Interrupted aortic arch is a rare defect of heart. It occurs when the fetus is still in mother’s womb. In this disorder the development of aorta is not normal. This congenital anomaly is very rare and out of 1 million live births only 3 babies are estimated to be born with this condition. Interrupted aortic arch usually develops with other associated heart defects such as ventricular septal defect, aortic stenosis, truncus arteriosus etc.
In interrupted aortic arch a disconnection occurs at the arch of aorta and the descending aorta. Normally aorta is a large artery originating from the left ventricle (left lower chamber of heart). From the ventricle the aorta makes an upward arch and then curves downwards. From the arch three branches of arteries originate which supply blood to head and neck. The descending aorta delivers blood to lower part of body.
The newborn can survive for few days because the patent ductus arteriosus remains open for few days after birth. Blood circulates from patent ductus arteriosus in fetal heart, but it is of no use after birth hence it gets closed. However the infant having interrupted aortic arch becomes extremely ill as soon as the alternative patent ductus gets closed. This causes stoppage of blood to the lower part of body and ultimately the patient dies. Surgery is needed as early as possible to this life threatening condition.
Causes Of Interrupted Aortic Arch
Interrupted aortic arch is a congenital disease. It may also occur as an inherited condition. In this disorder, the abnormality occurs because certain chromosome which carries information of heart and its vessels formation is missing. This causes abnormality in the heart structure and aorta. Most babies born with interrupted aortic arch also have other congenital heart defects.
Babies having this disorder are also born with DiGeorge syndrome. It is the genetic condition wherein the one part of chromosome 22 is damaged during the early fetal development. Besides interrupted aortic arch, the baby with DiGeorge syndrome also has reduced resistance to viral infection, cleft palate, change in facial structure, renal problem etc.
Symptoms And Diagnosis Of Interrupted Aortic Arch
The signs and symptoms of interrupted aortic arch are visible within one or two days of birth when the patent ductus arteriosus closes. The symptoms are those of congestive heart failure. The infant may become weak and tired. He remains sleepy all the time. There is accompanied breathlessness.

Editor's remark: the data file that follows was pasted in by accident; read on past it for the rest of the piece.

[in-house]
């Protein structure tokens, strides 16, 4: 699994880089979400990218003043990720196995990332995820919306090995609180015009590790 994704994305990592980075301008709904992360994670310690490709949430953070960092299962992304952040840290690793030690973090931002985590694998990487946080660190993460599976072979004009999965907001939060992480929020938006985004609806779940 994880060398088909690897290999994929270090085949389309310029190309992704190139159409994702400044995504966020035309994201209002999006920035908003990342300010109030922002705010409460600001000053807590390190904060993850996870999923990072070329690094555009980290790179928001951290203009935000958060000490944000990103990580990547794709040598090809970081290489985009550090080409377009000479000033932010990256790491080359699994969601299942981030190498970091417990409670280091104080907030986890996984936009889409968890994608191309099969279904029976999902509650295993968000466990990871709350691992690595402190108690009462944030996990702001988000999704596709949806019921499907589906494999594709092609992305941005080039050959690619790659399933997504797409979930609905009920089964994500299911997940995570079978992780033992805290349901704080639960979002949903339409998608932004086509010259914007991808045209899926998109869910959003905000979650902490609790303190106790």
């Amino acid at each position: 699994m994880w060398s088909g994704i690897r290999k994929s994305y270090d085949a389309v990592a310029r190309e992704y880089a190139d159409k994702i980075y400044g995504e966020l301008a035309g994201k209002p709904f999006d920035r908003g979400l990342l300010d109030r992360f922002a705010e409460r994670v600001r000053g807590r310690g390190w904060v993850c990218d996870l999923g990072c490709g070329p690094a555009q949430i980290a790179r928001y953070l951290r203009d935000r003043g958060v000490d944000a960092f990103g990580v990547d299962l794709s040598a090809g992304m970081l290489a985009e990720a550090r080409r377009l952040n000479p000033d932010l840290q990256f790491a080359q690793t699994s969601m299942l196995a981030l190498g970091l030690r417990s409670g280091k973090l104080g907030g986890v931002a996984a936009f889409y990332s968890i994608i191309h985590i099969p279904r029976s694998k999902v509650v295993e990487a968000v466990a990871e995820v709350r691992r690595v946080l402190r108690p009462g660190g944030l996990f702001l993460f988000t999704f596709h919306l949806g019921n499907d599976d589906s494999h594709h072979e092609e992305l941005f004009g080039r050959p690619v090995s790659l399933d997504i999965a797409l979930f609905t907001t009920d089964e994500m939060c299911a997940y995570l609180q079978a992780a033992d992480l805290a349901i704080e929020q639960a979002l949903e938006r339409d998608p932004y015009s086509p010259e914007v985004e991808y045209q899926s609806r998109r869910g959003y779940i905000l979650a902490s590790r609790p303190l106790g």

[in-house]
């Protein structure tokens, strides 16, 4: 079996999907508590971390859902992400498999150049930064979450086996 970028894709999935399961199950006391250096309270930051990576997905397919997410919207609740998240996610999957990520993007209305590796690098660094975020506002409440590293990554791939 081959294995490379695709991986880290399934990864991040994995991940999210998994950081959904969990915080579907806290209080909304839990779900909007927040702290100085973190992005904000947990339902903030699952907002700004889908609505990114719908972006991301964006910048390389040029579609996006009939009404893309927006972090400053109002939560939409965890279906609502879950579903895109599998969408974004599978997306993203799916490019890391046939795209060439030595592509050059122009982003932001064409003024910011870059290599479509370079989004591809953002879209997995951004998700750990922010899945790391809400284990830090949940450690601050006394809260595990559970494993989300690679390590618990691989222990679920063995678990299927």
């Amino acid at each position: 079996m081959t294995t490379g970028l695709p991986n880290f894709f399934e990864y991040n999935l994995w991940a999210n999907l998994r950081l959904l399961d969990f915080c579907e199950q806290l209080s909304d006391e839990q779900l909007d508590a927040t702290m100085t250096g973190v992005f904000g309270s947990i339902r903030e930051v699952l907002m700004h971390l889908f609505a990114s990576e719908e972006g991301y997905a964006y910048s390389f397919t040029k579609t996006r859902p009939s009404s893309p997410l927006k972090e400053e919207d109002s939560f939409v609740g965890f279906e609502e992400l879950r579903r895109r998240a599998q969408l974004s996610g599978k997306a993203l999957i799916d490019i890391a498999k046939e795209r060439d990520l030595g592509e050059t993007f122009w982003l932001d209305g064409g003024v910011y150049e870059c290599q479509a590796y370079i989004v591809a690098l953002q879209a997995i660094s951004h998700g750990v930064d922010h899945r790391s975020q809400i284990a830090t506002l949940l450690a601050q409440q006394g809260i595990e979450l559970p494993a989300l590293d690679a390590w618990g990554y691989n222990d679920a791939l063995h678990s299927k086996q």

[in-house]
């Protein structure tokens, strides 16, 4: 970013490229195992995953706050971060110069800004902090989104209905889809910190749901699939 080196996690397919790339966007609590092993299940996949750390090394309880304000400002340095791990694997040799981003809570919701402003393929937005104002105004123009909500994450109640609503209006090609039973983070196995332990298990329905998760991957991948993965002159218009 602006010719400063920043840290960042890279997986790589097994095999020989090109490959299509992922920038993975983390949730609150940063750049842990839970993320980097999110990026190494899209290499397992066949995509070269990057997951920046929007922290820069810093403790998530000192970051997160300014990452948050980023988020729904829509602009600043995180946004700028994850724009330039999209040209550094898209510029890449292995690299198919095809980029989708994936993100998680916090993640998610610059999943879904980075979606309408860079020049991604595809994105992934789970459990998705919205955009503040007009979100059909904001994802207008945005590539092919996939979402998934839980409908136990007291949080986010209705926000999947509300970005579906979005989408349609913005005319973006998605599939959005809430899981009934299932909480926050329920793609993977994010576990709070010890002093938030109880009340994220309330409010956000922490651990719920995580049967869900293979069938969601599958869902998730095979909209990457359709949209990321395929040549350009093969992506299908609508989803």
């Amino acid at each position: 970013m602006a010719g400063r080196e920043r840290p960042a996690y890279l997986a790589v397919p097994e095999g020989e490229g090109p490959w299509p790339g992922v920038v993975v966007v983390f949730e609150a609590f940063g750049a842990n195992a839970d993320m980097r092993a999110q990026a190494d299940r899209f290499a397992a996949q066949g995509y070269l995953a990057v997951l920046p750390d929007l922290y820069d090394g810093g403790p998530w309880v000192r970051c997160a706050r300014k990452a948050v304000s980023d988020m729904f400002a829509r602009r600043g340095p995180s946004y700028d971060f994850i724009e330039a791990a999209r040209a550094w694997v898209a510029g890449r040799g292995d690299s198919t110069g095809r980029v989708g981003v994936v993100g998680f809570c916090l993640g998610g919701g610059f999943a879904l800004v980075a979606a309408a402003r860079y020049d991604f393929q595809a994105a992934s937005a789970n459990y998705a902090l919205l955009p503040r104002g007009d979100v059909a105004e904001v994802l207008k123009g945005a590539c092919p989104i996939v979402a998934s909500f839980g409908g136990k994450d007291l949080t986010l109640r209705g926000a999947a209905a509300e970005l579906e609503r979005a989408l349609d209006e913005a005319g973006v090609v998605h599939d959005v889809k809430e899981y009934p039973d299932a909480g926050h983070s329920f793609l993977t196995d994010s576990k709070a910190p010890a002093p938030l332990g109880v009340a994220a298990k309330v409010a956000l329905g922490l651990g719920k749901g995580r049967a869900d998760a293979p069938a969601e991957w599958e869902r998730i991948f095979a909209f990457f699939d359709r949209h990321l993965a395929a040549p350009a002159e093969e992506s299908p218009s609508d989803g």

Due to profound weakness and fatigue, the child is unable to suck mother’s breast for feeding. The skin becomes grey in certain lower parts of the body. It appears mottled as the blood is not reaching those areas. The foot and legs are cold and clammy sue to interrupted blood supply from the aorta.
Diagnosis: Interrupted aortic arch can be detected during the prenatal period or after birth with the help of echocardiogram. A heart murmur is heard by the doctor when he puts his stethoscope on the chest of the baby during the physical examination. There may be rapid breathing and absence of pulse in the lower extremities. Once the anomaly is detected with echocardiogram and the diagnosis is confirmed, surgical intervention is critical for the survival of the child.
Treatment Of Interrupted Aortic Arch
The treatment of interrupted aortic arch is surgery. During the surgery, the aorta is repaired and the arch is restored as in a normal case. However, in majority of cases a drug called prostaglandin is administered in the child. It is meant to keep the patent ductus arteriosus open. This will at least help the circulation of blood till surgery repair is done.
During the surgery, the surgeon will first close the patent ductus arteriosus and then proceed ahead connect and repair the malformed aorta. A correct arch is formed with surgery. At the same time if ventricular septal defect is present it is closed.
Because of modern day medical technology, most children having heart defect after surgery are able to live long. But a child with interrupted aortic arch after surgery will need to consult regularly to his cardiologist. He will need regular antibiotics to prevent damage to the valves.